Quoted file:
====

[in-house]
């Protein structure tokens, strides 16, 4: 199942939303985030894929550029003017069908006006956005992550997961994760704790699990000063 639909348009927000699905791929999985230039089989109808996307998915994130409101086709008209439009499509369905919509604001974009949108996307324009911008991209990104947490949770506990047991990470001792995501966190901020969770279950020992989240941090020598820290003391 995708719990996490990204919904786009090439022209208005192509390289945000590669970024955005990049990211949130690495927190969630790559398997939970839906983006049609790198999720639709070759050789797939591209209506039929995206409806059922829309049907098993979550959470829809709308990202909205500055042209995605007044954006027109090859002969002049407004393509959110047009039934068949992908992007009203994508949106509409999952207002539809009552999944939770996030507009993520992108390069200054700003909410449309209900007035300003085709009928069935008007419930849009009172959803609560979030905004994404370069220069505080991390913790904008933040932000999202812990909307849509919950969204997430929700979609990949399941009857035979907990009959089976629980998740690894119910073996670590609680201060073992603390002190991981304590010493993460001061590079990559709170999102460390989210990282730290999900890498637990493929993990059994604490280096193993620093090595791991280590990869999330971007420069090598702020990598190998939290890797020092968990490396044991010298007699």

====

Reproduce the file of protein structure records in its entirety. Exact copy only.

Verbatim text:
[in-house]
């Protein structure tokens, strides 16, 4: 199942939303985030894929550029003017069908006006956005992550997961994760704790699990000063 639909348009927000699905791929999985230039089989109808996307998915994130409101086709008209439009499509369905919509604001974009949108996307324009911008991209990104947490949770506990047991990470001792995501966190901020969770279950020992989240941090020598820290003391 995708719990996490990204919904786009090439022209208005192509390289945000590669970024955005990049990211949130690495927190969630790559398997939970839906983006049609790198999720639709070759050789797939591209209506039929995206409806059922829309049907098993979550959470829809709308990202909205500055042209995605007044954006027109090859002969002049407004393509959110047009039934068949992908992007009203994508949106509409999952207002539809009552999944939770996030507009993520992108390069200054700003909410449309209900007035300003085709009928069935008007419930849009009172959803609560979030905004994404370069220069505080991390913790904008933040932000999202812990909307849509919950969204997430929700979609990949399941009857035979907990009959089976629980998740690894119910073996670590609680201060073992603390002190991981304590010493993460001061590079990559709170999102460390989210990282730290999900890498637990493929993990059994604490280096193993620093090595791991280590990869999330971007420069090598702020990598190998939290890797020092968990490396044991010298007699």